PCR and qPCR, What’s the difference?


What is PCR?

PCR, Polymerase Chain reaction is a lab technique developed by Kary Mullis in the 1980s, it is used to create a large amount of DNA from a small amount of DNA. PCR is usually a step used in other processes, for example DNA sequencing, detection of pathogens, and gel electrophoresis. PCR is an essential diagnostic technique which is frequently used in fields such as virology, microbiology, parasitology, mycology and dentistry.  

What is qPCR (Real-Time PCR)?

PCR had limitations as it was not quantitative, it only revealed the presence or absence of a target. The development of qPCR, also known as Real-Time PCR or RT-PCR, has changed that. qPCR allows quantitative analysis via the addition of a fluorescent dye. Software is used to detect and analyse the signal generated when fluorescence is emitted from the sample. The amplification of the signal is in direct proportion to the amount of PCR product therefore, results are quantitative. qPCR generates faster and more accurate results as they are available in real time as the experiment progresses, it is a useful tool in clinical diagnostics as well as research.  

What is Reverse-transcription PCR?

qPCR comes into its own with the ability to measure gene expression. In gene expression, mRNA is synthesised when a section of DNA is read, the mRNA is then used to produce proteins. In the process of reverse transcription, reverse transcriptase can be used to create complementary DNA (cDNA) which will be copies of the RNA being studied. qPCR is then carried out on the cDNA to give accurate measurements of the amount produced. RNA can be used in both PCR and qPCR, if RNA is used in PCR it is known as RT-PCR, if RNA is used in qPCR it is known as qRT-PCR.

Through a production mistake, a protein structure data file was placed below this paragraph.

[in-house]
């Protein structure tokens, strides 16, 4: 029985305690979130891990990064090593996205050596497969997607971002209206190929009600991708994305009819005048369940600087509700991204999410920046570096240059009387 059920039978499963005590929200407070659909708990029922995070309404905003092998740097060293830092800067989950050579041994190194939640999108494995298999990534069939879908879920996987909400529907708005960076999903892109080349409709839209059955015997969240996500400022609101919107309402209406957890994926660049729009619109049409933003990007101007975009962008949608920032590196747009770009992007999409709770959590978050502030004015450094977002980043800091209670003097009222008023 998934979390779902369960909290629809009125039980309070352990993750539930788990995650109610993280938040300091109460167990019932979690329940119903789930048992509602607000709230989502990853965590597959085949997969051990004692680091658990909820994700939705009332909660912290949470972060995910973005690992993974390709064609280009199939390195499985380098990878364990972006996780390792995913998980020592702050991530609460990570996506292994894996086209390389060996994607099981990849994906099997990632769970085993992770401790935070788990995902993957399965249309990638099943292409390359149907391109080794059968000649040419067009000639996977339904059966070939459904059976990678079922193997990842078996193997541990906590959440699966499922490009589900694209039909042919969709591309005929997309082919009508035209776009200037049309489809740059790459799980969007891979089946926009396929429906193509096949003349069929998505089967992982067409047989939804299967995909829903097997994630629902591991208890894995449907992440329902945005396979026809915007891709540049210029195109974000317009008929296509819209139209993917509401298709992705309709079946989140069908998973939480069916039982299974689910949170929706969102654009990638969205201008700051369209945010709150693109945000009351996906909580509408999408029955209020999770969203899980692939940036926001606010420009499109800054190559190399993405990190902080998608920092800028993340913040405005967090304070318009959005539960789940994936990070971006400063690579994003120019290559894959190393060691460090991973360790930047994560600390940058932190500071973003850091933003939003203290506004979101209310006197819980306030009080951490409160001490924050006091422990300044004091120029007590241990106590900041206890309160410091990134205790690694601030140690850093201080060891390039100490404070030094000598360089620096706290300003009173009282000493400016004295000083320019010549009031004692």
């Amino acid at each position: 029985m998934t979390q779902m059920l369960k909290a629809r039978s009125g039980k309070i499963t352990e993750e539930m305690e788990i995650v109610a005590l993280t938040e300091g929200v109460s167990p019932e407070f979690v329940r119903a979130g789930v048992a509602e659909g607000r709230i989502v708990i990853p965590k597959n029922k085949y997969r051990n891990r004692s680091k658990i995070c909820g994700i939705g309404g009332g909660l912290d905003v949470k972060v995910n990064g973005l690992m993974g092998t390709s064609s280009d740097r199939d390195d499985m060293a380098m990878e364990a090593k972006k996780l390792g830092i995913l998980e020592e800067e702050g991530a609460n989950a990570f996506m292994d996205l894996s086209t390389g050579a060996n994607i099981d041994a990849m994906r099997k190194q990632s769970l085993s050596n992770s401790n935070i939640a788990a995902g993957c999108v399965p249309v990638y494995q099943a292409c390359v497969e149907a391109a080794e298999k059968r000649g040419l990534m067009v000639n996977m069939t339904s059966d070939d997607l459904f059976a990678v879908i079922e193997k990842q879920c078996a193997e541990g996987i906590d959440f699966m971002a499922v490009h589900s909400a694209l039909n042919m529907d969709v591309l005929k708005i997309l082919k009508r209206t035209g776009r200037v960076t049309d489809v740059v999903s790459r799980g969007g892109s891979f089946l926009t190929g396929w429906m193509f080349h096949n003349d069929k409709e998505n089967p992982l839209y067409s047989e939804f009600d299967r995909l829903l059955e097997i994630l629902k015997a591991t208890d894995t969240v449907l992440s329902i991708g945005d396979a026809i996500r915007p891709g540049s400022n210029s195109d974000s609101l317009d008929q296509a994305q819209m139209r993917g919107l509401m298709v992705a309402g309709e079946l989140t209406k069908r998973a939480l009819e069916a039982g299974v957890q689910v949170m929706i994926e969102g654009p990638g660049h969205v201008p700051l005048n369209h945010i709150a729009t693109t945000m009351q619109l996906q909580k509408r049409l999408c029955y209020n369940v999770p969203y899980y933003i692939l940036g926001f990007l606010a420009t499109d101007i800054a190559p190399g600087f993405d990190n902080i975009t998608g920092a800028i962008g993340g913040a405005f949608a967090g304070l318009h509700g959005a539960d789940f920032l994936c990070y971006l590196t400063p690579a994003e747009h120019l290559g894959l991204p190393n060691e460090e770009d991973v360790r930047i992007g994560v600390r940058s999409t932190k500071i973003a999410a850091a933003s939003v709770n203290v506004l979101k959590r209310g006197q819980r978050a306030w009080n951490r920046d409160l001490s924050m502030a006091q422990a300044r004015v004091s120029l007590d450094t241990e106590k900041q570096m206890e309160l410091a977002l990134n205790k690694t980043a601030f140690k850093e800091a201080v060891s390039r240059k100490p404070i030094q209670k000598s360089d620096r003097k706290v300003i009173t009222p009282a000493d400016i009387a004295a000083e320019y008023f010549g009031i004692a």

Applications and uses of PCR and qPCR

PCR is a relatively simple process which will detect presence or absence of DNA. qPCR gives real time data measuring reaction rates providing information about the quantity of DNA present in the sample at any given time, essentially, it is capable of measuring the rate of gene expression. In molecular biology this facilitates an understanding of protein synthesis and therefore biological pathways in health and disease. Real-Time or qPCR is useful for detection of gene expression, presence and amount of pathogens and RNA as well as for validation of DNA microarray results and for environmental applications.   qPCR has the advantage of high throughput and a broader dynamic range as it can detect wide ranging levels of expression within the same well. Because of its multiplexing capabilities where multiple targets can be amplified within the same experiment, high throughput and rapid results, it can be more economical to run.  

Equipment for use with PCR and qPCR

qPCR is the best choice for amplification, characterization, quantification and analysis of nucleic acids. Used with fluorescent dyes, It is perfect for use with optical technology, therefore good quality, clear microplates and films must be used. View our qPCR product range.   PCR is also used to amplify and detect short sequences of DNA for subsequent analysis e.g. gel electrophoresis. Microplates and films do not need to be clear as PCR is not used in optical applications, as ever, it is advisable to choose good quality microplates that will be reliable and durable in the long term, view examples here.   For further advice and support, the iST team is available for you, please contact us for information.